A man found a cocoon of a butterfly. Shortly after, a small opening appeared. He sat and watched the butterfly for several hours as it struggled to force its body through that little hole. Then it seemed to stop making any progress. It appeared as if it had gotten as far as it could, and it could go no further.

So the man decided to help the butterfly. He took a pair of scissors and snipped off the remaining bit of the cocoon. The butterfly then emerged easily, but it had a swollen body and small, shriveled wings.

The man continued to watch the butterfly because he expected that, at any moment, the wings would enlarge and expand to be able to support the body, which would contract in time. Neither happened! In fact, the butterfly spent the rest of its life crawling around with a swollen body and shriveled wings. It never was able to fly.

It goes without saying that patience is a virtue. There are many aspects of our daily lives where having patience pays enormous dividends. I can think of numerous personal situations from parenting to friendships, and to driving, where being patient is important. As for investing, patience can help determine a positive outcome.

One of the most successful investors I knew had great patience. When he invested in land, equities or art, he was not concerned with the price tomorrow, or next month or next year. He understood the investment, and the value of the asset, and believed that the value would grow over time. By being patient, or not in a rush, he allowed his investments to compound and he created enormous wealth.

There are so many examples today of people trading stocks, or options or currencies, and making profits in a relatively short period of time. Good for them. I am more concerned with investing for the long term, and to be successful requires certain behavioral traits. Being patient is one of them.

Let’s look at Apple.1 If you bought the stock at the end of 1990, you would have paid 38 cents (split-adjusted) per share. In 1995, 1996, 1997, you experienced years where the stock was down 18%, 34%, and 37%, respectively. This downturn might have caused some to panic or sell. But in 1998 you were up 211%, in 1999 you were up 151%. If you held on to the stock, the price at the end of March 31, 2021, was $122.15 per share. Safe to say, your patience to hold on would have paid off. Now, let’s come back to the butterfly. This man did not demonstrate any patience and the result was disastrous. He was in a hurry to see the end result. Watching a butterfly emerge from his cocoon requires great patience. Simple research on Google shows that it takes anywhere from 5-21 days for a butterfly to emerge. Watching this process could in fact be somewhat boring. Imagine staring at this cocoon for two weeks, with no action. He could not stand the boredom and wanted to rush process.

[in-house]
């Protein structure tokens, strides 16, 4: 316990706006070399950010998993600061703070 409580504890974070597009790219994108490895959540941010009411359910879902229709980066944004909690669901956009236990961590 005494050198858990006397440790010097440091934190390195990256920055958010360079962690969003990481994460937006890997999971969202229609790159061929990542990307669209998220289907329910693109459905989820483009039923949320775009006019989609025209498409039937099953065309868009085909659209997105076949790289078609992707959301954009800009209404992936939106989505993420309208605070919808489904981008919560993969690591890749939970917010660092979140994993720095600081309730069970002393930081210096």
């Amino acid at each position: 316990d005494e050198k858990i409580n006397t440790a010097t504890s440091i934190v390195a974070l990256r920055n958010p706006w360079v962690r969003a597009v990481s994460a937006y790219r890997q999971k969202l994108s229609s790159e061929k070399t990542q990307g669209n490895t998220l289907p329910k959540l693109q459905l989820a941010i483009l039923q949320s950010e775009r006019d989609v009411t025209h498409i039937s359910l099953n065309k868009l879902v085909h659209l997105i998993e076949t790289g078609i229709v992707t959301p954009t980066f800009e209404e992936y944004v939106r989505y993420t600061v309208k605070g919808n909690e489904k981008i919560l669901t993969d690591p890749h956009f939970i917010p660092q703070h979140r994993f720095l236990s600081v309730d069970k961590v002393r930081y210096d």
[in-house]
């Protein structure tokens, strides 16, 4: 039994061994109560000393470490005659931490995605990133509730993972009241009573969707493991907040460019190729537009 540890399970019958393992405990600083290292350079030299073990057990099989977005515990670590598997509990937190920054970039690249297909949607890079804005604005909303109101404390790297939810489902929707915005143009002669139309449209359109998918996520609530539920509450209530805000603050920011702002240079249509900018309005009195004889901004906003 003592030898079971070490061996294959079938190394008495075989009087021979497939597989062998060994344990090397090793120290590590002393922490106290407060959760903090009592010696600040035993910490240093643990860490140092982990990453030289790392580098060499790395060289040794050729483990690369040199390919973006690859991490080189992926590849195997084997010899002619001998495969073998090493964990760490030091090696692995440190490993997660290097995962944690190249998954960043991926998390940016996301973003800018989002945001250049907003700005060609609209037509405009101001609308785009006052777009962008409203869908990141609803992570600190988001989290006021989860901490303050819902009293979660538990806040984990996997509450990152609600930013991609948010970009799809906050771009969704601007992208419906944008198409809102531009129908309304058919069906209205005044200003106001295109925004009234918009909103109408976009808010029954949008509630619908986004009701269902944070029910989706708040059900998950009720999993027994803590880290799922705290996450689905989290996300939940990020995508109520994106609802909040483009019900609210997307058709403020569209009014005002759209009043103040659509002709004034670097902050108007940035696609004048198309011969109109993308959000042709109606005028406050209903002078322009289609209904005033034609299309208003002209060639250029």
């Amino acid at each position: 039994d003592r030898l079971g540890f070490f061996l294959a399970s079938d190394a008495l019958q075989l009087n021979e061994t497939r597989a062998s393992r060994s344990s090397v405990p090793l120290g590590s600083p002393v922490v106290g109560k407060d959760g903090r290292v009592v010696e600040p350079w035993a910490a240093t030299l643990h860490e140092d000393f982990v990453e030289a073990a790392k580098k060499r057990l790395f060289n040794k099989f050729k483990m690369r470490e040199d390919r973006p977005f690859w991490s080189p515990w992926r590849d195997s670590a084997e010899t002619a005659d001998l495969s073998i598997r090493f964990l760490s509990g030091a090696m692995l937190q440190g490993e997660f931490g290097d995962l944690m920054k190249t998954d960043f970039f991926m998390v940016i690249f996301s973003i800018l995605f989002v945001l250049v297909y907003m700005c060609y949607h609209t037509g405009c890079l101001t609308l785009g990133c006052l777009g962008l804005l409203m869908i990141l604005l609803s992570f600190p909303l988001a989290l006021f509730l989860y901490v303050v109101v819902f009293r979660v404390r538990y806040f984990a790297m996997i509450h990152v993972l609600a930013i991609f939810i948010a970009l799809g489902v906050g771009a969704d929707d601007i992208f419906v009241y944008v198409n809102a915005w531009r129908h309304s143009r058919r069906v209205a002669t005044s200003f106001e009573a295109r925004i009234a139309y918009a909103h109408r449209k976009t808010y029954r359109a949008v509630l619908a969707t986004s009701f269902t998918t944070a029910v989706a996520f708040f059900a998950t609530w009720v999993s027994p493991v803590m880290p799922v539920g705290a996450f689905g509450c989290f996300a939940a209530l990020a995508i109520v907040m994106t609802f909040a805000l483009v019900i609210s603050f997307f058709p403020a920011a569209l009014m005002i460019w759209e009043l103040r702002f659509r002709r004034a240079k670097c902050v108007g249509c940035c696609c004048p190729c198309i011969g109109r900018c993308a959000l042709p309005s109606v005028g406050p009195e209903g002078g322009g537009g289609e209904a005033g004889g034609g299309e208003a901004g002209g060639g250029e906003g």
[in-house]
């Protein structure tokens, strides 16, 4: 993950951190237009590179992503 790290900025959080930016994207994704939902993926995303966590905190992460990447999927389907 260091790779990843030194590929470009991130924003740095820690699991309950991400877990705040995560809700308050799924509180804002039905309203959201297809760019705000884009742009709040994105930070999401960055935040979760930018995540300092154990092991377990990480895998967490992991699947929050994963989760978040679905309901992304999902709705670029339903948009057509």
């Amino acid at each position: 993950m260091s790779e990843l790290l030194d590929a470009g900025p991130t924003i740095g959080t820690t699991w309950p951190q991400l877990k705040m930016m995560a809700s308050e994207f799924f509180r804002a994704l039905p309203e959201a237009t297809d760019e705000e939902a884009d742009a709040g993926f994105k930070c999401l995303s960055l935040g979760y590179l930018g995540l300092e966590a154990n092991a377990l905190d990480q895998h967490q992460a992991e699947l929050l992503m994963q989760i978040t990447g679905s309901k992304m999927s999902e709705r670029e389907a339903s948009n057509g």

This is a great example of how not to invest. We should not rush the process. We need to be patient. Sure, there is no “action” in that. We need to teach ourselves that sometimes doing nothing allows our investments to grow, or compound. With so many metrics thrown at us on a minute-by-minute basis, it is hard to not get caught up in the hype. However, be patient, be boring. Allow the trees to grow into a forest. Allow the butterfly to emerge from the cocoon. Allow your investments to compound. Ultimately, you will enjoy the benefits and reap the rewards, as patience pays dividends.

1 Data courtesy of Macrotrends.net

This content was originally published on wilmingtonbiz.com